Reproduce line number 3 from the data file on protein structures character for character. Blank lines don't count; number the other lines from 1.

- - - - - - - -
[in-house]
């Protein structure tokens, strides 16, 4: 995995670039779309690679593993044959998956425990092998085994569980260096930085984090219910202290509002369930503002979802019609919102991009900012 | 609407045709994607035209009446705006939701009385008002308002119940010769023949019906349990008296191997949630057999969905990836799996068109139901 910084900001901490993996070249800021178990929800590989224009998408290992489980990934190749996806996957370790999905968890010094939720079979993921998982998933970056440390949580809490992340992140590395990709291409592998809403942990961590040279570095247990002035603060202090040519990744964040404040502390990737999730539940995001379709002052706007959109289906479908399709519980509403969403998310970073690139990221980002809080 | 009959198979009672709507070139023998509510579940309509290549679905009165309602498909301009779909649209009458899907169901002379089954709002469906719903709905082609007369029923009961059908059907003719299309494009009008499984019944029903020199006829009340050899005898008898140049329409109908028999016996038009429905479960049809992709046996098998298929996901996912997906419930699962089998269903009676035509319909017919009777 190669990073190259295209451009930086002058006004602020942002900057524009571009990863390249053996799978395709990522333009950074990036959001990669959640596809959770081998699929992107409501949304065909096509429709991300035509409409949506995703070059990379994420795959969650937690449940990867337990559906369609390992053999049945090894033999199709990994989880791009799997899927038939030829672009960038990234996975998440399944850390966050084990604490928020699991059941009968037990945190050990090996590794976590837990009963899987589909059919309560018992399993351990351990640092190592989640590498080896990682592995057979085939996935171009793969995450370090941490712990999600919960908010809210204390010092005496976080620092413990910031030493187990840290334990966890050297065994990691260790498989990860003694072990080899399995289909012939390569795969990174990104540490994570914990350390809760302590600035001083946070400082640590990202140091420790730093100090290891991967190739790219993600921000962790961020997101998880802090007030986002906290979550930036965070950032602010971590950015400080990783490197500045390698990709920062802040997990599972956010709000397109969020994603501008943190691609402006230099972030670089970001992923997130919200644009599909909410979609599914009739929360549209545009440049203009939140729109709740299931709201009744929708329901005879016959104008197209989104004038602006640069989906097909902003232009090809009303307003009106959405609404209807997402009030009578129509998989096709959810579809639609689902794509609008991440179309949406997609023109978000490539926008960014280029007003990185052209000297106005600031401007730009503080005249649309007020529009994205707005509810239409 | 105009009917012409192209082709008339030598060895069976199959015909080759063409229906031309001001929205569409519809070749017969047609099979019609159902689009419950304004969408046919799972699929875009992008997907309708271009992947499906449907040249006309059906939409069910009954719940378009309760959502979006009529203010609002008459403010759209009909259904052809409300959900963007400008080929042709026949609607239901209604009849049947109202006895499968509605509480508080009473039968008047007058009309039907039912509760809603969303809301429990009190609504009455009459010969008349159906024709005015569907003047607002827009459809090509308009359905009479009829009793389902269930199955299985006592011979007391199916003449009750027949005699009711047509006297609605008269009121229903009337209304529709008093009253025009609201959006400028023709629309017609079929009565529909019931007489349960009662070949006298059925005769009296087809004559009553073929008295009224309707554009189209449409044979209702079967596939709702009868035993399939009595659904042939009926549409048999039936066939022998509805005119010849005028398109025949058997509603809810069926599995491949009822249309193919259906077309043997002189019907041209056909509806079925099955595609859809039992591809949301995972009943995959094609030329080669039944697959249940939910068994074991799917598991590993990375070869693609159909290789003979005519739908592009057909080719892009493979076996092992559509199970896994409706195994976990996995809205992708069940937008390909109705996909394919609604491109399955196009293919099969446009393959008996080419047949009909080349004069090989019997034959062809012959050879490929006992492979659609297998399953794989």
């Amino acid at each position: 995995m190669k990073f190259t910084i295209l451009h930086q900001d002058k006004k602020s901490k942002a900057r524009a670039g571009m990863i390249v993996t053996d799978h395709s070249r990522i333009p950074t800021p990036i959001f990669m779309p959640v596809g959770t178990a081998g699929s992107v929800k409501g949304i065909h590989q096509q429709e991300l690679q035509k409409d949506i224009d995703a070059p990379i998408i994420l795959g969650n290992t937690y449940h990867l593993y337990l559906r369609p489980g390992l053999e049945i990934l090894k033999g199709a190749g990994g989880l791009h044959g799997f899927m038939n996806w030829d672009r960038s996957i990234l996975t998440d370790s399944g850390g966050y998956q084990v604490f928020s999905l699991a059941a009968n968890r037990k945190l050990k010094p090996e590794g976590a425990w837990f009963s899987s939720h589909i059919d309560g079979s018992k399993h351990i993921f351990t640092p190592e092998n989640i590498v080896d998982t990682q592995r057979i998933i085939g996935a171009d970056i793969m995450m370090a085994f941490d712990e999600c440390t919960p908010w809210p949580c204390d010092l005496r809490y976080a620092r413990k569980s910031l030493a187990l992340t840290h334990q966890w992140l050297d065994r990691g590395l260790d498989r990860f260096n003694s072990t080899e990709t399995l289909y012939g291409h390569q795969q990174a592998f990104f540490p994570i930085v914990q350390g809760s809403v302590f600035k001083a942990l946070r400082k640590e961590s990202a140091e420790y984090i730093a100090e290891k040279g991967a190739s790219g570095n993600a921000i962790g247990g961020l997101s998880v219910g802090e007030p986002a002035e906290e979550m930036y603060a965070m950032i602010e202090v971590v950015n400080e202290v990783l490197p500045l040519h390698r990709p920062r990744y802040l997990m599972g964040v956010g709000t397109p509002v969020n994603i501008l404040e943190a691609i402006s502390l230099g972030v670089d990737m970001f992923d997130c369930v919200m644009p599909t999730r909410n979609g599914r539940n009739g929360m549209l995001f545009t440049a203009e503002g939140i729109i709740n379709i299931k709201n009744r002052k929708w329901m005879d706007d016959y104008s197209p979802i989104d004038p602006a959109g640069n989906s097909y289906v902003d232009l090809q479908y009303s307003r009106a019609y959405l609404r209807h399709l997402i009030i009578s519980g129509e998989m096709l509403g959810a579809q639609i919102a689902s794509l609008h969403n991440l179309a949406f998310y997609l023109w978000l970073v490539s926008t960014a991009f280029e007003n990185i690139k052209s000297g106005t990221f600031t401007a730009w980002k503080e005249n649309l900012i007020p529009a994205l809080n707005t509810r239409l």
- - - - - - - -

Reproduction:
């Amino acid at each position: 995995m190669k990073f190259t910084i295209l451009h930086q900001d002058k006004k602020s901490k942002a900057r524009a670039g571009m990863i390249v993996t053996d799978h395709s070249r990522i333009p950074t800021p990036i959001f990669m779309p959640v596809g959770t178990a081998g699929s992107v929800k409501g949304i065909h590989q096509q429709e991300l690679q035509k409409d949506i224009d995703a070059p990379i998408i994420l795959g969650n290992t937690y449940h990867l593993y337990l559906r369609p489980g390992l053999e049945i990934l090894k033999g199709a190749g990994g989880l791009h044959g799997f899927m038939n996806w030829d672009r960038s996957i990234l996975t998440d370790s399944g850390g966050y998956q084990v604490f928020s999905l699991a059941a009968n968890r037990k945190l050990k010094p090996e590794g976590a425990w837990f009963s899987s939720h589909i059919d309560g079979s018992k399993h351990i993921f351990t640092p190592e092998n989640i590498v080896d998982t990682q592995r057979i998933i085939g996935a171009d970056i793969m995450m370090a085994f941490d712990e999600c440390t919960p908010w809210p949580c204390d010092l005496r809490y976080a620092r413990k569980s910031l030493a187990l992340t840290h334990q966890w992140l050297d065994r990691g590395l260790d498989r990860f260096n003694s072990t080899e990709t399995l289909y012939g291409h390569q795969q990174a592998f990104f540490p994570i930085v914990q350390g809760s809403v302590f600035k001083a942990l946070r400082k640590e961590s990202a140091e420790y984090i730093a100090e290891k040279g991967a190739s790219g570095n993600a921000i962790g247990g961020l997101s998880v219910g802090e007030p986002a002035e906290e979550m930036y603060a965070m950032i602010e202090v971590v950015n400080e202290v990783l490197p500045l040519h390698r990709p920062r990744y802040l997990m599972g964040v956010g709000t397109p509002v969020n994603i501008l404040e943190a691609i402006s502390l230099g972030v670089d990737m970001f992923d997130c369930v919200m644009p599909t999730r909410n979609g599914r539940n009739g929360m549209l995001f545009t440049a203009e503002g939140i729109i709740n379709i299931k709201n009744r002052k929708w329901m005879d706007d016959y104008s197209p979802i989104d004038p602006a959109g640069n989906s097909y289906v902003d232009l090809q479908y009303s307003r009106a019609y959405l609404r209807h399709l997402i009030i009578s519980g129509e998989m096709l509403g959810a579809q639609i919102a689902s794509l609008h969403n991440l179309a949406f998310y997609l023109w978000l970073v490539s926008t960014a991009f280029e007003n990185i690139k052209s000297g106005t990221f600031t401007a730009w980002k503080e005249n649309l900012i007020p529009a994205l809080n707005t509810r239409l």